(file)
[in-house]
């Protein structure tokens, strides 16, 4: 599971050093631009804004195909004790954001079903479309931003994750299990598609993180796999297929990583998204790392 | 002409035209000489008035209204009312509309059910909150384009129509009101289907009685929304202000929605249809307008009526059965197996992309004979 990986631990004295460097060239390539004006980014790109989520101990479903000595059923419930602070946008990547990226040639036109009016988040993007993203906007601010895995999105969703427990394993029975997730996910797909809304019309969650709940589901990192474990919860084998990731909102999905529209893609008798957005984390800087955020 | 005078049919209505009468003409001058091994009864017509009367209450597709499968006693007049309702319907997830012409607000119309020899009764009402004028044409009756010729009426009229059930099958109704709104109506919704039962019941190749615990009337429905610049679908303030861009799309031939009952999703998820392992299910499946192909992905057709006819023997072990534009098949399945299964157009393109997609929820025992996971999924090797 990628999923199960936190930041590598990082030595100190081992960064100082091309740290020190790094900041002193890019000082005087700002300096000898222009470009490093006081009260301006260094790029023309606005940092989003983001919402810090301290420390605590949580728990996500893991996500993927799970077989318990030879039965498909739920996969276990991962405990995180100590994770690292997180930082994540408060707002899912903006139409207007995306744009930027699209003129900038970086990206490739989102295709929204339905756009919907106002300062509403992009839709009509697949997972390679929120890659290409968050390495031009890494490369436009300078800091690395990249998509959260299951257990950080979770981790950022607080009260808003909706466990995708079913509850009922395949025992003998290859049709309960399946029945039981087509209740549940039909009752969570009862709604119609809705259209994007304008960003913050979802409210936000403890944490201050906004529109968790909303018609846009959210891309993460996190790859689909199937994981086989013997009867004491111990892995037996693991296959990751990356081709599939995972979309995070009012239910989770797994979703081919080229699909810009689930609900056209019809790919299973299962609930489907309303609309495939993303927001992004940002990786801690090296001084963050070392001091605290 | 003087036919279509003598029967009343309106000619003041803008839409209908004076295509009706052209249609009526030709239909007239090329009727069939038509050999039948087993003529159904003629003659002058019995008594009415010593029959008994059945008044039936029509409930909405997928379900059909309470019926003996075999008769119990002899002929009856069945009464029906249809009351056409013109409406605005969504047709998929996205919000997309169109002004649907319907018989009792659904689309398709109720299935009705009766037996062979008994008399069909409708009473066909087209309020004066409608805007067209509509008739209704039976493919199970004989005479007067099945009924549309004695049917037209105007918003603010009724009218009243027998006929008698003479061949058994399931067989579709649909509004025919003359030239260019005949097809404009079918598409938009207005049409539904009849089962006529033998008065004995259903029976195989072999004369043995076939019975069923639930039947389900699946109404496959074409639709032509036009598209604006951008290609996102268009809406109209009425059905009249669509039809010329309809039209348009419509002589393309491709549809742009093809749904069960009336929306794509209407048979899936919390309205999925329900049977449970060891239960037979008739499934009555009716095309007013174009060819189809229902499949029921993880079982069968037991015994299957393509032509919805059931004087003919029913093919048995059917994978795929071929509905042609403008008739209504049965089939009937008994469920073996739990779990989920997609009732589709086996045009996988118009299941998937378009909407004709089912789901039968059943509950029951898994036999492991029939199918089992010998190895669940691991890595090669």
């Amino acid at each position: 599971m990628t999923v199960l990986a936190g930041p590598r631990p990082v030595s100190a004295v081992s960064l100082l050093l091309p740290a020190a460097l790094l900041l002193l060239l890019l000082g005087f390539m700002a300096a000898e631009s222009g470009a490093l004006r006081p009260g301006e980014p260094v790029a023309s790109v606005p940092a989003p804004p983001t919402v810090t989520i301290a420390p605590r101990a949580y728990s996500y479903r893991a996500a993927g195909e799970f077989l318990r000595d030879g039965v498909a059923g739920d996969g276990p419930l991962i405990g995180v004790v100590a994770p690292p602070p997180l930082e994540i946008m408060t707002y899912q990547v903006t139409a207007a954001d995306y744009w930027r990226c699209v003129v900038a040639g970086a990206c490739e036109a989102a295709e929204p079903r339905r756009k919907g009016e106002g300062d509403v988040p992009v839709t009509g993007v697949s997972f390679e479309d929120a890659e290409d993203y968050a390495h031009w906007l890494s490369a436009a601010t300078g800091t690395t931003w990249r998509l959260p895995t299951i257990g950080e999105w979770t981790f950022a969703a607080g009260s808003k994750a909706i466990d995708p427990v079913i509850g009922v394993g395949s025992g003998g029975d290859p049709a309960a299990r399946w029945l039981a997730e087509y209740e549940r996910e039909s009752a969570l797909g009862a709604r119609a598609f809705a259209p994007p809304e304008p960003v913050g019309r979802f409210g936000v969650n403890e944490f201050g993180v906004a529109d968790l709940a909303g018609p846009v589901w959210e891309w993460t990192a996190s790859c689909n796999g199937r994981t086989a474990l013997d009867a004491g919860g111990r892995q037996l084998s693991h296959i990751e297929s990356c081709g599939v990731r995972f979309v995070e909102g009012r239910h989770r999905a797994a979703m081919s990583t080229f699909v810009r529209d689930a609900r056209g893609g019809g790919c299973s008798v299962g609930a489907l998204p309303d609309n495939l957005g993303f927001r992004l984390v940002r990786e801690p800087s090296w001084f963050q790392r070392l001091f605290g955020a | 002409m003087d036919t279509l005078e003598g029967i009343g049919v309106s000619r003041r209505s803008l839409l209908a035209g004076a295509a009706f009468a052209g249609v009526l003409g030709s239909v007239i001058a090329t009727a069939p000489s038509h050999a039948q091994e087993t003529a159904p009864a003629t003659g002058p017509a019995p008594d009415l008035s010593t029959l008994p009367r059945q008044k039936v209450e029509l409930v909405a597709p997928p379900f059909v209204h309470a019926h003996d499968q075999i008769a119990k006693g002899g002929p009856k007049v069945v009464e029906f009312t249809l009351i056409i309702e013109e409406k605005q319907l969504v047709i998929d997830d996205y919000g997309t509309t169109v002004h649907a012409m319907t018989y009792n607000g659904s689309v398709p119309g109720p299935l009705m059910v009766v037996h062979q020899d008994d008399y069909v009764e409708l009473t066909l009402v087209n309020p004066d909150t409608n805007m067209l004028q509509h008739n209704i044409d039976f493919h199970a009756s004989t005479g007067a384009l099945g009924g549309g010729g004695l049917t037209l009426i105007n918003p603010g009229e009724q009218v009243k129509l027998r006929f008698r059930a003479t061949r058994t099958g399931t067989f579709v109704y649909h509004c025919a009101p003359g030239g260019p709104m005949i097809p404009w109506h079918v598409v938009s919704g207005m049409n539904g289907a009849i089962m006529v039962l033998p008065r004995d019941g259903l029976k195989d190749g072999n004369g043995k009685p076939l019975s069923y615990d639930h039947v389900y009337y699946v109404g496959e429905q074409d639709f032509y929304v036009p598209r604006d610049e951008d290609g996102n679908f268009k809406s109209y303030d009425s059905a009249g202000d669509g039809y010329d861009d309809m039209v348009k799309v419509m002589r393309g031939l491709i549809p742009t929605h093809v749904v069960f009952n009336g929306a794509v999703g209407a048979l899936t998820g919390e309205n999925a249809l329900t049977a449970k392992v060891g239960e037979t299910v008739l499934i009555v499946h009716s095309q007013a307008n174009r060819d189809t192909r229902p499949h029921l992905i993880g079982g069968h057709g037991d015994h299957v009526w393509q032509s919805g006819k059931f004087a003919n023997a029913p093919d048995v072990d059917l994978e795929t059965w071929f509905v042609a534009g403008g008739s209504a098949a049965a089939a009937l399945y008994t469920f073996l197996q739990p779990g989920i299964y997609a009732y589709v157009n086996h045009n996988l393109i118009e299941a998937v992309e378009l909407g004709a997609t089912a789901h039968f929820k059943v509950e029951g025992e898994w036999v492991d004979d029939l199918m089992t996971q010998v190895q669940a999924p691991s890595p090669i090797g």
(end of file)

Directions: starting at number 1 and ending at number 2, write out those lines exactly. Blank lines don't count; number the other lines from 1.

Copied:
[in-house]
């Protein structure tokens, strides 16, 4: 599971050093631009804004195909004790954001079903479309931003994750299990598609993180796999297929990583998204790392 | 002409035209000489008035209204009312509309059910909150384009129509009101289907009685929304202000929605249809307008009526059965197996992309004979 990986631990004295460097060239390539004006980014790109989520101990479903000595059923419930602070946008990547990226040639036109009016988040993007993203906007601010895995999105969703427990394993029975997730996910797909809304019309969650709940589901990192474990919860084998990731909102999905529209893609008798957005984390800087955020 | 005078049919209505009468003409001058091994009864017509009367209450597709499968006693007049309702319907997830012409607000119309020899009764009402004028044409009756010729009426009229059930099958109704709104109506919704039962019941190749615990009337429905610049679908303030861009799309031939009952999703998820392992299910499946192909992905057709006819023997072990534009098949399945299964157009393109997609929820025992996971999924090797 990628999923199960936190930041590598990082030595100190081992960064100082091309740290020190790094900041002193890019000082005087700002300096000898222009470009490093006081009260301006260094790029023309606005940092989003983001919402810090301290420390605590949580728990996500893991996500993927799970077989318990030879039965498909739920996969276990991962405990995180100590994770690292997180930082994540408060707002899912903006139409207007995306744009930027699209003129900038970086990206490739989102295709929204339905756009919907106002300062509403992009839709009509697949997972390679929120890659290409968050390495031009890494490369436009300078800091690395990249998509959260299951257990950080979770981790950022607080009260808003909706466990995708079913509850009922395949025992003998290859049709309960399946029945039981087509209740549940039909009752969570009862709604119609809705259209994007304008960003913050979802409210936000403890944490201050906004529109968790909303018609846009959210891309993460996190790859689909199937994981086989013997009867004491111990892995037996693991296959990751990356081709599939995972979309995070009012239910989770797994979703081919080229699909810009689930609900056209019809790919299973299962609930489907309303609309495939993303927001992004940002990786801690090296001084963050070392001091605290 | 003087036919279509003598029967009343309106000619003041803008839409209908004076295509009706052209249609009526030709239909007239090329009727069939038509050999039948087993003529159904003629003659002058019995008594009415010593029959008994059945008044039936029509409930909405997928379900059909309470019926003996075999008769119990002899002929009856069945009464029906249809009351056409013109409406605005969504047709998929996205919000997309169109002004649907319907018989009792659904689309398709109720299935009705009766037996062979008994008399069909409708009473066909087209309020004066409608805007067209509509008739209704039976493919199970004989005479007067099945009924549309004695049917037209105007918003603010009724009218009243027998006929008698003479061949058994399931067989579709649909509004025919003359030239260019005949097809404009079918598409938009207005049409539904009849089962006529033998008065004995259903029976195989072999004369043995076939019975069923639930039947389900699946109404496959074409639709032509036009598209604006951008290609996102268009809406109209009425059905009249669509039809010329309809039209348009419509002589393309491709549809742009093809749904069960009336929306794509209407048979899936919390309205999925329900049977449970060891239960037979008739499934009555009716095309007013174009060819189809229902499949029921993880079982069968037991015994299957393509032509919805059931004087003919029913093919048995059917994978795929071929509905042609403008008739209504049965089939009937008994469920073996739990779990989920997609009732589709086996045009996988118009299941998937378009909407004709089912789901039968059943509950029951898994036999492991029939199918089992010998190895669940691991890595090669």